Once Akbar asked Birbal, “Tell me Birbal! Will a man do anything for money?” Birbal said, “Yes, Jahanpanah! It is possible for a man to do anything in return of some money.” The Emperor ordered him to prove it.
The next day, Birbal came to the court along with a poor brahmin. The brahmin had no money and his family had nothing to eat. Birbal told the Emperor that the brahmin was ready to do anything for the sake of money.
It was the peak of winter season and the water was freezing cold that time. The Emperor ordered the brahmin to stand inside the frozen pond all through the night if he wanted money. The poor brahmin agreed and kept standing the whole night inside the pond, shivering badly. Next morning, he came to the durbar to receive his reward.
The Emperor asked, “Tell me something! How could you stand in the freezing cold water all through the night?” The innocent brahmin replied, “Huzoor, I could see a faintly glowing light coming from your palace, a kilometre away. Looking at that light gave me imaginary warmth and strength to keep standing in the water.”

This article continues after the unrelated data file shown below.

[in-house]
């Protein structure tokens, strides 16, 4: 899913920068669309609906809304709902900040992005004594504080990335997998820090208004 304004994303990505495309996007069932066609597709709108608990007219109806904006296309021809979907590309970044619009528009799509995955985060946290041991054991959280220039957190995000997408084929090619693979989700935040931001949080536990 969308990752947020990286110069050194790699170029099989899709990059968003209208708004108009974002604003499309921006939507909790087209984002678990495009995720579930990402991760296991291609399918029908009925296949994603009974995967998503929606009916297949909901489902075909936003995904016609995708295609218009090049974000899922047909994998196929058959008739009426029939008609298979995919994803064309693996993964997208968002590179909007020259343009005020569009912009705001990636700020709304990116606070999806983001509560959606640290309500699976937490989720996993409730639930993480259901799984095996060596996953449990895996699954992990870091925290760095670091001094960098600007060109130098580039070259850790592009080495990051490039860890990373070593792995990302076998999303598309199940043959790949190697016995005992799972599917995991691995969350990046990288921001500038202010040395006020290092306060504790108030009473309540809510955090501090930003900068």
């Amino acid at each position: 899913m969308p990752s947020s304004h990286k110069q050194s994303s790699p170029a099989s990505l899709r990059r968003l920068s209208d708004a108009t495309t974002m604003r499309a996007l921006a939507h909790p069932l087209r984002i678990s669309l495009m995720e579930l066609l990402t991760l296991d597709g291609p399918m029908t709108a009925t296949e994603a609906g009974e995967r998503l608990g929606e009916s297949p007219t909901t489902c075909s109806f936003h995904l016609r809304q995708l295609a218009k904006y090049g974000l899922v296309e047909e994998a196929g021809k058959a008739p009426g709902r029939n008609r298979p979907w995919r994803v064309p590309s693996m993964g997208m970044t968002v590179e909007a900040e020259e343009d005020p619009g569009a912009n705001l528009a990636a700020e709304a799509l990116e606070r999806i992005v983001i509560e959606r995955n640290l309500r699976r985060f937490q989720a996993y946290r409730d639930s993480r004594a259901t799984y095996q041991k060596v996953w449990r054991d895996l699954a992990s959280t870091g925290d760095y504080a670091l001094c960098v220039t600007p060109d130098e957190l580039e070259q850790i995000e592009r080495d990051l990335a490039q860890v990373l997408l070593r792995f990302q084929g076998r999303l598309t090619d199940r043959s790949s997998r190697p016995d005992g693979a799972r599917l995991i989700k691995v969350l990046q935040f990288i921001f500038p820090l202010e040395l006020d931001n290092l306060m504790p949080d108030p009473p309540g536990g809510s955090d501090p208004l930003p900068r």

Akbar declined to pay the brahmin his reward saying that he had got warmth from the light and this was cheating. The poor brahmin went away disappointed and empty handed.
Birbal tried to say something in the favour of the poor brahmin but the Emperor refused to listen to him. Soon after, Birbal stopped coming to the durbar and sent a messenge to the king stating that he would come to the court only after he has cooked his khichdi.
When Birbal did not come to the court for five days, the Emperor himself went to Birbal’s house to see what he was doing. Birbal had lit the fire and kept the pot of khichdi one metre away from it. Akbar asked him “How will the khichdi get cooked with the fire one metre away? Are you in your senses, Birbal?” Birbal replied, “O’ Jahapanah! If it is possible for a person to receive warmth from a light that was a kilometre away, then it is also possible for me to cook this khichdi a metre away from the fire.” Akbar understood his mistake. He called back the poor brahmin and rewarded him with gold coins.